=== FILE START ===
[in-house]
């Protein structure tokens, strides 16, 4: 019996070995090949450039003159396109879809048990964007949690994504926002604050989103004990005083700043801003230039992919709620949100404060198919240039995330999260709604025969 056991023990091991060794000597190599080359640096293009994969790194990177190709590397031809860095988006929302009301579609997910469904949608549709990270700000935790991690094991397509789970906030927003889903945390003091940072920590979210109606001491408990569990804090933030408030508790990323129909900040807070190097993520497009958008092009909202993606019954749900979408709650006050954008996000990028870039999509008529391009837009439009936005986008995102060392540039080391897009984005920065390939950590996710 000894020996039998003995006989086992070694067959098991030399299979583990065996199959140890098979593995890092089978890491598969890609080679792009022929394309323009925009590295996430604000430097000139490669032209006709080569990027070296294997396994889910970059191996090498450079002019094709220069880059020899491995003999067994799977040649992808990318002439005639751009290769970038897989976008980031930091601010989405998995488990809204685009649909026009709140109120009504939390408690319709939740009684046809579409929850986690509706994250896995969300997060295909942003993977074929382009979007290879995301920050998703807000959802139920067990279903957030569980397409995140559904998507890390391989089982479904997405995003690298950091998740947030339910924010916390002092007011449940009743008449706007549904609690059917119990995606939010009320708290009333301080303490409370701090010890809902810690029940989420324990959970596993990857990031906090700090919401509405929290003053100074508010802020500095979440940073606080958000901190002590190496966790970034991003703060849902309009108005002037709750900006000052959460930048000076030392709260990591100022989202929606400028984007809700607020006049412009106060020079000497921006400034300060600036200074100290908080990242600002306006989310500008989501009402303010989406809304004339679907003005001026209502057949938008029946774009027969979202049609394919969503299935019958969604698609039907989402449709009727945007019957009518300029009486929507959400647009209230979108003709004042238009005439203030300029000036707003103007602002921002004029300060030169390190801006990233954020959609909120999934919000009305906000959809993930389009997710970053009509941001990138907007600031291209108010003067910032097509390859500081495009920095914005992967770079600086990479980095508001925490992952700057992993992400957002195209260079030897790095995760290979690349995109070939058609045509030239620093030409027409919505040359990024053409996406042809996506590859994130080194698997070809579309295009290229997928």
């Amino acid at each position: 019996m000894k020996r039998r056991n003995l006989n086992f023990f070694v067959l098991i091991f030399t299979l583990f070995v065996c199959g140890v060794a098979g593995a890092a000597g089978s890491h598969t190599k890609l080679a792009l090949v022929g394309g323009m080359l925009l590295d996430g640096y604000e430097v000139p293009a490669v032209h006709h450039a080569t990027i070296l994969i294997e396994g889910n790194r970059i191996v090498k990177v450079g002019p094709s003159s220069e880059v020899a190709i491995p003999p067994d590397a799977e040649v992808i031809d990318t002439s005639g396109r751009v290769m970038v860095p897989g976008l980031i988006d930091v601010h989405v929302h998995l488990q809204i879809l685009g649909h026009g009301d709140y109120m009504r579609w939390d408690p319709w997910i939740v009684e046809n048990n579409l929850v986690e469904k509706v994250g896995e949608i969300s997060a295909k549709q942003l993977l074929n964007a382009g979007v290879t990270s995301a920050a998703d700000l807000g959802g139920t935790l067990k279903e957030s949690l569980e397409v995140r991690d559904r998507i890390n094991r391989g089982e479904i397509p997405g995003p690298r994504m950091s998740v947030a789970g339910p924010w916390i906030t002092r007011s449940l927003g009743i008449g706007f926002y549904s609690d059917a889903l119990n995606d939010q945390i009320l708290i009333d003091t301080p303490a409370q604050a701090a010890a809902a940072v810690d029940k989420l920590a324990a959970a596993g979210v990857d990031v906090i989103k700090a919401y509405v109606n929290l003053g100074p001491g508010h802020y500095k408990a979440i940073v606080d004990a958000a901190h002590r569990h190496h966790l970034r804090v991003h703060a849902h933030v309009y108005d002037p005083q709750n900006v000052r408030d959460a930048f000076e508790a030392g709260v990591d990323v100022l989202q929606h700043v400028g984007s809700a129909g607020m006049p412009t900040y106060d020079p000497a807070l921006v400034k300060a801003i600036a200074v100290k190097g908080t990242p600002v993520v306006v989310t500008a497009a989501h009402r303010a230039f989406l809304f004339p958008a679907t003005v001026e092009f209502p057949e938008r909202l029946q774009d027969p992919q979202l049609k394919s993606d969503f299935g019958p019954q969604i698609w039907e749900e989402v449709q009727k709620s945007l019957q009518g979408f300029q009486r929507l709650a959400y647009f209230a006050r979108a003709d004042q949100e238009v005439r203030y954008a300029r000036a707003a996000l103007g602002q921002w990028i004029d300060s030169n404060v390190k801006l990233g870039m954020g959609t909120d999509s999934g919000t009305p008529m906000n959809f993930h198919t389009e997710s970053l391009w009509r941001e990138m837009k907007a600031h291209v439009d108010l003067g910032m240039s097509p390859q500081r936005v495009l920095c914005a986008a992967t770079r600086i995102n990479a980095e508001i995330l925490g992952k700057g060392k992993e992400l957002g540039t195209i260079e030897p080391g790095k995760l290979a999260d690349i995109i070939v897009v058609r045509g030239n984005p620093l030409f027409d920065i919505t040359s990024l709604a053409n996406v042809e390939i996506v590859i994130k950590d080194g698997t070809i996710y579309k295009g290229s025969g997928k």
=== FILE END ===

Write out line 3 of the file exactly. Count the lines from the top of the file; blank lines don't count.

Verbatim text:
């Amino acid at each position: 019996m000894k020996r039998r056991n003995l006989n086992f023990f070694v067959l098991i091991f030399t299979l583990f070995v065996c199959g140890v060794a098979g593995a890092a000597g089978s890491h598969t190599k890609l080679a792009l090949v022929g394309g323009m080359l925009l590295d996430g640096y604000e430097v000139p293009a490669v032209h006709h450039a080569t990027i070296l994969i294997e396994g889910n790194r970059i191996v090498k990177v450079g002019p094709s003159s220069e880059v020899a190709i491995p003999p067994d590397a799977e040649v992808i031809d990318t002439s005639g396109r751009v290769m970038v860095p897989g976008l980031i988006d930091v601010h989405v929302h998995l488990q809204i879809l685009g649909h026009g009301d709140y109120m009504r579609w939390d408690p319709w997910i939740v009684e046809n048990n579409l929850v986690e469904k509706v994250g896995e949608i969300s997060a295909k549709q942003l993977l074929n964007a382009g979007v290879t990270s995301a920050a998703d700000l807000g959802g139920t935790l067990k279903e957030s949690l569980e397409v995140r991690d559904r998507i890390n094991r391989g089982e479904i397509p997405g995003p690298r994504m950091s998740v947030a789970g339910p924010w916390i906030t002092r007011s449940l927003g009743i008449g706007f926002y549904s609690d059917a889903l119990n995606d939010q945390i009320l708290i009333d003091t301080p303490a409370q604050a701090a010890a809902a940072v810690d029940k989420l920590a324990a959970a596993g979210v990857d990031v906090i989103k700090a919401y509405v109606n929290l003053g100074p001491g508010h802020y500095k408990a979440i940073v606080d004990a958000a901190h002590r569990h190496h966790l970034r804090v991003h703060a849902h933030v309009y108005d002037p005083q709750n900006v000052r408030d959460a930048f000076e508790a030392g709260v990591d990323v100022l989202q929606h700043v400028g984007s809700a129909g607020m006049p412009t900040y106060d020079p000497a807070l921006v400034k300060a801003i600036a200074v100290k190097g908080t990242p600002v993520v306006v989310t500008a497009a989501h009402r303010a230039f989406l809304f004339p958008a679907t003005v001026e092009f209502p057949e938008r909202l029946q774009d027969p992919q979202l049609k394919s993606d969503f299935g019958p019954q969604i698609w039907e749900e989402v449709q009727k709620s945007l019957q009518g979408f300029q009486r929507l709650a959400y647009f209230a006050r979108a003709d004042q949100e238009v005439r203030y954008a300029r000036a707003a996000l103007g602002q921002w990028i004029d300060s030169n404060v390190k801006l990233g870039m954020g959609t909120d999509s999934g919000t009305p008529m906000n959809f993930h198919t389009e997710s970053l391009w009509r941001e990138m837009k907007a600031h291209v439009d108010l003067g910032m240039s097509p390859q500081r936005v495009l920095c914005a986008a992967t770079r600086i995102n990479a980095e508001i995330l925490g992952k700057g060392k992993e992400l957002g540039t195209i260079e030897p080391g790095k995760l290979a999260d690349i995109i070939v897009v058609r045509g030239n984005p620093l030409f027409d920065i919505t040359s990024l709604a053409n996406v042809e390939i996506v590859i994130k950590d080194g698997t070809i996710y579309k295009g290229s025969g997928k």